The execution of the Washington area sniper, John Allen Muhammad, on Nov. 10 was attended by the families of Muhammad’s apparently random victims. As scholars and theologians continue to examine the moral, religious and societal implications of capital punishment, there is significant debate over whether the act does anything to comfort the victims of such violence.

Muhammad’s death sentence was appealed all the way to the U.S Supreme Court, which refused to hear it just before hearing arguments on a case that affects Muhammad’s first victim, Lee Boyd Malvo, the 16-year-old in search of a father figure who was trained, disciplined and taught to take aim at innocent, unsuspecting civilians as an act of divine warfare.

Currently before the court is whether juveniles found guilty of criminal acts (rape, homicide, severe aggravated assault and battery) can be sentenced to life in prison with no possibility of parole.

As the confirmed triggerman on at least four of the murders, Malvo’s case may seem to many to merit such a sentence. There seems to be a legal consensus around life sentences for murder, but in some states, the cases vary widely. District attorneys, often feeling societal pressure to “get tough on crime,” have pushed for judicial power to try minors as adults or at least have the power to convey the same sentence for “adult crimes.”

Florida currently has 77 of the more than 100 prisoners serving life while tried and sentenced as minors. The state solicitor general recently told NPR, “We have [had] a serious crime problem in Florida over the years, so in our view that justifies the stiff penalties that have been assessed.”

If that sounds like a generality wrapped in an obfuscation, then you are hearing the same thing I did. In practical terms the solicitor general associates increased sentences as a deterrent to rising crime rates among juveniles. Almost one year ago, the PBS program “Religion and Ethics NewsWeekly” featured a segment on the plight of Kenneth Young, who was barely 15 when a local drug dealer told him if he didn’t help him in an armed robbery, he would attack Young’s mother, a single mother then addicted to crack cocaine. Unlike Malvo, Young never touched a gun; he collected security camera tapes while the ringleader held hotel employees at bay with a loaded handgun.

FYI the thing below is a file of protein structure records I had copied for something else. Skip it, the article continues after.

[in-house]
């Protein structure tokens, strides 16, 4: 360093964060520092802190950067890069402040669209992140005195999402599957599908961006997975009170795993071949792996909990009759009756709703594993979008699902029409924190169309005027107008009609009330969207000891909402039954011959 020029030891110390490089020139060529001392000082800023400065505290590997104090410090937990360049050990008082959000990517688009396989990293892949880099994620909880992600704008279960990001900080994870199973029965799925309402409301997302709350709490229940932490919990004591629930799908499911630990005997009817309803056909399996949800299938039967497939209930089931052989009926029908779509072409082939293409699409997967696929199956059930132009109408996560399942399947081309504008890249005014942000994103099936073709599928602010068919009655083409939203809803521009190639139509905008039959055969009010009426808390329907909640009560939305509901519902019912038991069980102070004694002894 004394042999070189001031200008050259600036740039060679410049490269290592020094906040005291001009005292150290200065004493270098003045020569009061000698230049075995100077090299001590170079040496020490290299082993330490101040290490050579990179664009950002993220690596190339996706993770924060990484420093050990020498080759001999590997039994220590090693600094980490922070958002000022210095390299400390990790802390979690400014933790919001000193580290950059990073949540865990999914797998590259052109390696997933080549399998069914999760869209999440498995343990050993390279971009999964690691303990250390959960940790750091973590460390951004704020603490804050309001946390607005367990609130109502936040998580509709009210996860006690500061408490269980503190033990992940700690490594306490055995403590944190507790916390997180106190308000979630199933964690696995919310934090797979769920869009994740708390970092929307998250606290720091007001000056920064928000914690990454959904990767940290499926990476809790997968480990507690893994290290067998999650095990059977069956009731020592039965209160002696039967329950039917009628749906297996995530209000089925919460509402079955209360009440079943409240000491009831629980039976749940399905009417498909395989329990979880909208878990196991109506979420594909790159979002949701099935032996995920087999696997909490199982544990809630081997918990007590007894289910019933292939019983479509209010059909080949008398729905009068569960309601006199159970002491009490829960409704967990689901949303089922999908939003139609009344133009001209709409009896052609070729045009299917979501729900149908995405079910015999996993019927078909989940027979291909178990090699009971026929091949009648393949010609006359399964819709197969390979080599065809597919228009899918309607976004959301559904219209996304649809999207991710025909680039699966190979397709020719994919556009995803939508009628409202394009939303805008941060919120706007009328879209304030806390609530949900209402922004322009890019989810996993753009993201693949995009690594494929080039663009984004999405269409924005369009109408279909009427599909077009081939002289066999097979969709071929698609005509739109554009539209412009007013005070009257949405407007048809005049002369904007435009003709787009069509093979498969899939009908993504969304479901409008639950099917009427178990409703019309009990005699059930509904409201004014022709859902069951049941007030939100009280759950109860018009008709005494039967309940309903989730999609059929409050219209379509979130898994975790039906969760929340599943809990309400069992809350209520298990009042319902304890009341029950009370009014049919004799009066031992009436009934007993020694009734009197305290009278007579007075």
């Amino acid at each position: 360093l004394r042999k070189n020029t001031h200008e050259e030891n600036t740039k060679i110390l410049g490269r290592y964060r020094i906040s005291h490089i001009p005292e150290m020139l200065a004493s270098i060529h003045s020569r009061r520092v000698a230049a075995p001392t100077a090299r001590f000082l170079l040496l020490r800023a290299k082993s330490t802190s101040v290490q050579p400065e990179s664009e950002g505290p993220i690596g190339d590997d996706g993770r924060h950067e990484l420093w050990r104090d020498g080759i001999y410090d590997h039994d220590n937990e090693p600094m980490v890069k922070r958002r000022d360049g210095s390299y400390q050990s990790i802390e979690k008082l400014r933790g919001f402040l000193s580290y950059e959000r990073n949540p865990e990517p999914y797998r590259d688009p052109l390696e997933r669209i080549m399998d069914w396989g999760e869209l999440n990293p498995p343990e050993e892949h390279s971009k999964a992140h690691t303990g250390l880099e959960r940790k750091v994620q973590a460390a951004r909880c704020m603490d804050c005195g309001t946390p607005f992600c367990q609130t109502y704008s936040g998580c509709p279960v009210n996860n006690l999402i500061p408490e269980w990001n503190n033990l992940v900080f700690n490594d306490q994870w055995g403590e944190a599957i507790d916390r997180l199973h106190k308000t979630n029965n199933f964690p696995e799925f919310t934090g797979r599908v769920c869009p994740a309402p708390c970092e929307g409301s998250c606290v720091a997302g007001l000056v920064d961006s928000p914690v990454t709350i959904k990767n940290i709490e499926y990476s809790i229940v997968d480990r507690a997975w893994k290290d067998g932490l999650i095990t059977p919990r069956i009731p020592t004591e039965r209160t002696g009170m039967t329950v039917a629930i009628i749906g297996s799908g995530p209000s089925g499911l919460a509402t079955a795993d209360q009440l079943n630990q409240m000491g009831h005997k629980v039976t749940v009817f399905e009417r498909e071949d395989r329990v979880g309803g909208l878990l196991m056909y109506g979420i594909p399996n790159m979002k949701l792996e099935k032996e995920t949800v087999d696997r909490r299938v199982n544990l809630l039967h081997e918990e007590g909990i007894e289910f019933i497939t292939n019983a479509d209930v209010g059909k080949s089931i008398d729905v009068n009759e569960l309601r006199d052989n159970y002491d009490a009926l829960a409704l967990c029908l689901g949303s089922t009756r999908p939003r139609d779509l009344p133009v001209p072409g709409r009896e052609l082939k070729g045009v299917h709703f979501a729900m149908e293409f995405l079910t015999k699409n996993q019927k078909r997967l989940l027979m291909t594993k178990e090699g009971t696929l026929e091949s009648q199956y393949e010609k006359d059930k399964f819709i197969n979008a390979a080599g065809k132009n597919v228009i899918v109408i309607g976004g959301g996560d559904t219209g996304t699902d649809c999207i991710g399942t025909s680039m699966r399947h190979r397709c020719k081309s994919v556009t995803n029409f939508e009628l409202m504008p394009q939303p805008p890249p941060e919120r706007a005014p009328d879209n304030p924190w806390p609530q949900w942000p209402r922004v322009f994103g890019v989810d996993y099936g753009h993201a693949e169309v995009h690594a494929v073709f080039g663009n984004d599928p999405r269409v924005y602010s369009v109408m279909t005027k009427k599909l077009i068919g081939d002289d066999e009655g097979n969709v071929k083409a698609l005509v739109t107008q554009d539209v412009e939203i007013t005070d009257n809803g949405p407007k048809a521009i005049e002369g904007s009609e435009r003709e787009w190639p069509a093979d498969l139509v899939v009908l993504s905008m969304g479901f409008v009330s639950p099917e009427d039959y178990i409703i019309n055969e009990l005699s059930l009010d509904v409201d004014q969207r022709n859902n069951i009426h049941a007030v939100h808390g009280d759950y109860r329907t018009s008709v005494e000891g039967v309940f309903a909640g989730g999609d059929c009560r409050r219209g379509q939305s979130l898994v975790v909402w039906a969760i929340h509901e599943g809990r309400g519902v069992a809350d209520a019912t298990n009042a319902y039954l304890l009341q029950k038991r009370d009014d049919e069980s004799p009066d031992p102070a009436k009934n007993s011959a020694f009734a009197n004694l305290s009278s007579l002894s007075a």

Young’s story, as it turns out, is not unique. One of the two cases now before the Supreme Court is that of a 13-year-old presently serving a life sentence for the rape of a 72-year-old woman. When interrogated about the rape, Joe Sullivan’s two older accomplices, both 16 at the time, named Sullivan for the rape, shortening their sentence. Even if Sullivan was the sole rapist, Justice Sonia Sotomayor suggested that the national median sentence for rape is 10 years, implying that a life sentence for a 13-year-old first offender seemed highly inconsistent.

Ultimately at issue is the accountability of a teenager. When pressed by the court, juvenile advocate Bryan Gowdy agreed that society had deemed murder as socially reprehensible enough to warrant a life sentence, but other offenses were questionable, given a juvenile’s capacity for rehabilitation, stating that  “[a]dolescents are different in that we can’t tell at this age whether they are going to reform or not.”

Evangelicals have long labored over how to understand adolescent faith development, whether (and if so, at what point) a child or adolescent understands the deeper realities of religious experience. Recent research on adolescent brain development suggests that the “grey matter” is still forming up to and through puberty. Moreover, the seat of decision making seems to shift from the frontal cortex to the amygdala, the part of the emotional seat of the brain that often controls raging hormones and impulses associated with adolescent growth and development.

More recently, the National Institute for Mental Health has noted that the amygdala – often called the “gut” for its propensity to influence sharp, instinctive, emotion-based decisions – takes an even larger role when its most basic emotions are already evoked, namely fear.

Perhaps the larger question is whether teenagers are mentally capable of making decisions with adult-size consequences. As people of faith, our default position tends to lean toward reform; there is not a human being beyond redemption. It may well be that the larger question we must now consider is how our understanding of redemption, especially of teenagers who may not be mentally capable of making rational decisions, will lead us to act.

The proof will not be found in the courts, but in the reaction of those following the One who said, “Let the children come unto me.”

Trey Lyon is associate pastor for faith development at Towne View Baptist Church in Kennesaw, Ga.

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